A former finance director of Bridgecorp, Rob Roest, has been denied parole.
Roest was convicted of making of false statements in prospectuses issued by Bridgecorp, which collapsed in 2007 owing some $459 million to about 14,500 investors.
He was sentenced to prison for six years and nine months in May 2012, and received extra three months for charges relating to the purchase of a luxury yacht with company funds.
A Parole Board decision released today said Roest had been misconduct-free and is reported as being a model prisoner. (see the judgment attached)
Roest had been employed in the prisoner canteen workshop and was motivated to undertake NCEA qualifications, the report says, adding that he had trusted position of a “free mover” around the prison.
However, while Roest said he regretted investor loss, he did not accept liability.
“I take full responsibility for my offending. Life is full of decisions and unfortunately I made a number of decisions in my role as finance director of Bridgecorp that had a profound effect on the innocent investors in Bridgecorp and consequently on their families as well as my own family,” Roest had said in a submission to the parole board.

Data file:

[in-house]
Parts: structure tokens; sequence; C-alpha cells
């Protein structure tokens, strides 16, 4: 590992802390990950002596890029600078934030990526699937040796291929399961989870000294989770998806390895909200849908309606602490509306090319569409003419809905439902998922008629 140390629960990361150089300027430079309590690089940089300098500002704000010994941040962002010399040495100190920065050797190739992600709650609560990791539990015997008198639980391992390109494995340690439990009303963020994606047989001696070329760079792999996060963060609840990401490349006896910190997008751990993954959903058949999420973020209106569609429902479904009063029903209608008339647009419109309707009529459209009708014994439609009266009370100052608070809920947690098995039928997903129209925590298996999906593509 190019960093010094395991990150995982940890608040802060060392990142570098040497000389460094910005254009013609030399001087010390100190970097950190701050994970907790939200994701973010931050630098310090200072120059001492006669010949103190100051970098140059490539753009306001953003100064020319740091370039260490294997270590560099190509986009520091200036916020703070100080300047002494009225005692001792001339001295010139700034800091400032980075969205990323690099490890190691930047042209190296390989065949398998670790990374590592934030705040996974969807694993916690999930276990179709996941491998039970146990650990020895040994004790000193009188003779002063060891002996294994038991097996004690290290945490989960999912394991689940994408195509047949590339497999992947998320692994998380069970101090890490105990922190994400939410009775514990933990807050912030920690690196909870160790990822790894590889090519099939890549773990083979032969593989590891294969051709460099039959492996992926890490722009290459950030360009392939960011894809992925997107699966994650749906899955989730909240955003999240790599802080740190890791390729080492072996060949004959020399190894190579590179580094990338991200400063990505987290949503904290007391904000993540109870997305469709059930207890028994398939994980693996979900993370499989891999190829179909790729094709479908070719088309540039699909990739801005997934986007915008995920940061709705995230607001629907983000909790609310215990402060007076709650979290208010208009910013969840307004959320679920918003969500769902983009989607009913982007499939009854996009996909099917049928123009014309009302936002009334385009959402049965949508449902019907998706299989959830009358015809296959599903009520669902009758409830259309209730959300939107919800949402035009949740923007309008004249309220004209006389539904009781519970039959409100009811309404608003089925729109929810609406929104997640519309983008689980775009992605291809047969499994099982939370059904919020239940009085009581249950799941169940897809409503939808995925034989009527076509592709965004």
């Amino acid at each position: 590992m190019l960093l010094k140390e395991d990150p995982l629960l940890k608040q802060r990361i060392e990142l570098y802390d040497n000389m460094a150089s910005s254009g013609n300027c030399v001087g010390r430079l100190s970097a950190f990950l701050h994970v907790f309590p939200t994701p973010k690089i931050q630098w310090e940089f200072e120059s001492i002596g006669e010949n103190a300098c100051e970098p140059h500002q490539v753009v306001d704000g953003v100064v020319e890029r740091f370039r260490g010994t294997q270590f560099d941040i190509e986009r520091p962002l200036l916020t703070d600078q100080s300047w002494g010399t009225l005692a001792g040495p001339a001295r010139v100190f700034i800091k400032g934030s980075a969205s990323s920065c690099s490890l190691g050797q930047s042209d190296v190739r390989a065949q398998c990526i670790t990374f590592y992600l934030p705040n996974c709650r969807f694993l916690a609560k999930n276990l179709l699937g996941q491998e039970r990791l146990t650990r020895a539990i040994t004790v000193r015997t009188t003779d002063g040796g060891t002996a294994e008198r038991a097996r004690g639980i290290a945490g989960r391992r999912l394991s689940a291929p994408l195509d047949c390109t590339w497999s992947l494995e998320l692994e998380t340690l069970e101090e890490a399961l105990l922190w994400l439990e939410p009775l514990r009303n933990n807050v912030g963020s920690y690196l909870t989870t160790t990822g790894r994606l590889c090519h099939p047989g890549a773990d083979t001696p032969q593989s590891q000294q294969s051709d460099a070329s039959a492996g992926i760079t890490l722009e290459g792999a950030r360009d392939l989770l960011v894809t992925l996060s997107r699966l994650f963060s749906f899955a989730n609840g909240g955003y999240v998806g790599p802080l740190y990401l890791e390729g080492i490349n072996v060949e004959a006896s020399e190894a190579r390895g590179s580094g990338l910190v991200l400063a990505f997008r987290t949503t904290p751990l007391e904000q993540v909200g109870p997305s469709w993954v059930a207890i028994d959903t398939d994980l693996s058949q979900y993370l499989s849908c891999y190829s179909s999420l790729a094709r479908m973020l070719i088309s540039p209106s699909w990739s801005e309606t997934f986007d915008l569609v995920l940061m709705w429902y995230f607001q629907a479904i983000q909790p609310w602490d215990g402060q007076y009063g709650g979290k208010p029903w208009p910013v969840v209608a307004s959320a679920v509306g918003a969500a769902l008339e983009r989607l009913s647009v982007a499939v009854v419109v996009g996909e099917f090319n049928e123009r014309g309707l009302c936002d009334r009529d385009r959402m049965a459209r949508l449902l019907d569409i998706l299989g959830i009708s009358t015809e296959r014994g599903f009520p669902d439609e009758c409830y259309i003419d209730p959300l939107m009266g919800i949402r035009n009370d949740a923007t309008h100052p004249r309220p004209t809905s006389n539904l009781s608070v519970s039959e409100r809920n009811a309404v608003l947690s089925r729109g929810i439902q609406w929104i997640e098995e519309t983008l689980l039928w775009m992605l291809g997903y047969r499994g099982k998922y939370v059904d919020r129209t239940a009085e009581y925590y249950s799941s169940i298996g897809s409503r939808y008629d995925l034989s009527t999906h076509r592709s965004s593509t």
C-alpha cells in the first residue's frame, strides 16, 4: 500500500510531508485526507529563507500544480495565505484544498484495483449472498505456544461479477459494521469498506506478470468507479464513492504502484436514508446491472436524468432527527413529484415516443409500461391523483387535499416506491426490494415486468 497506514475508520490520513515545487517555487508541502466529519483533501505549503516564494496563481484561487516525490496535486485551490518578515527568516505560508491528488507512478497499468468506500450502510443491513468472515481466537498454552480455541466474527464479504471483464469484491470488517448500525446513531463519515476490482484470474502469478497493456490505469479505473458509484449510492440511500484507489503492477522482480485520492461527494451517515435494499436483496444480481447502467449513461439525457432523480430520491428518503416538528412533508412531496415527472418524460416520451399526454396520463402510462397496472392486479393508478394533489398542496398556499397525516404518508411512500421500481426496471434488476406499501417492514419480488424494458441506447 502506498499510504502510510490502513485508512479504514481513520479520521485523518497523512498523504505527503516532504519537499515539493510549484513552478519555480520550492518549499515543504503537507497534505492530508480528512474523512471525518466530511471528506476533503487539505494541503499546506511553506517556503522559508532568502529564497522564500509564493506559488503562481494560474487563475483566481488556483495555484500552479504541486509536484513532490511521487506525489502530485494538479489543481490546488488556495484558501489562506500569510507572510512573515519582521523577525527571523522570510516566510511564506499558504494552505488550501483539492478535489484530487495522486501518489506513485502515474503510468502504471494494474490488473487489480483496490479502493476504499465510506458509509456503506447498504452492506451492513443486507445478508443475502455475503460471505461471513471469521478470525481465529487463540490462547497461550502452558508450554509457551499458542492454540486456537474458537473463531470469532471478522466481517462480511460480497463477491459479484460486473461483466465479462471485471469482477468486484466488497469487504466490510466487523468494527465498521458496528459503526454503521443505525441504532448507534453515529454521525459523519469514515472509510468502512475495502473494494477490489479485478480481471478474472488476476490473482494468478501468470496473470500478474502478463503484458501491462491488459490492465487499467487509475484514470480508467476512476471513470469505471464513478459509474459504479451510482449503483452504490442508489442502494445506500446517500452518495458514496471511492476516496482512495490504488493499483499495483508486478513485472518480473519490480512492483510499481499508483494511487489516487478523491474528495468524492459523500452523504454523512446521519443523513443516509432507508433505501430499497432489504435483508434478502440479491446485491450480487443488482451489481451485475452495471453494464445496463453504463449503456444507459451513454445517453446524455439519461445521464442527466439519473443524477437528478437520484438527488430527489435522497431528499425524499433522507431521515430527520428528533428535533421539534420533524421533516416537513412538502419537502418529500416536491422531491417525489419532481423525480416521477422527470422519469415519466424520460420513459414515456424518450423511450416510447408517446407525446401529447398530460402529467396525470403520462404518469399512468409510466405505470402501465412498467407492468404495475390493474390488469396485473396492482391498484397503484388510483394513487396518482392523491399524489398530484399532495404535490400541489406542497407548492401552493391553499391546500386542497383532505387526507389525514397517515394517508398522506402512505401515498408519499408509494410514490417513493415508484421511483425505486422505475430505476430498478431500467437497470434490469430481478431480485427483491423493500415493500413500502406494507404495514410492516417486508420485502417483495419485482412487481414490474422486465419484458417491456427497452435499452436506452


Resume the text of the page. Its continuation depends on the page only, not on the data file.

“In my role I had the belief I was working for the benefit of the investors. However on reflection my judgment was detrimental to the new investors who became innocent victims of my offending and as a consequence a number of these investors and their families have suffered,” he says.
Roest said he did not want to be a chartered accountant and said he had the offer of a factory job, which was confirmed in writing.
The board noted that the impact on victims, both financial and emotional, resulting from the collapse of Bridgecorp has been huge and Roest appeared to lack significant degree of empathy for the victims of his offending other than acknowledging their losses.
The board said Roest could reappear before it in January 2015.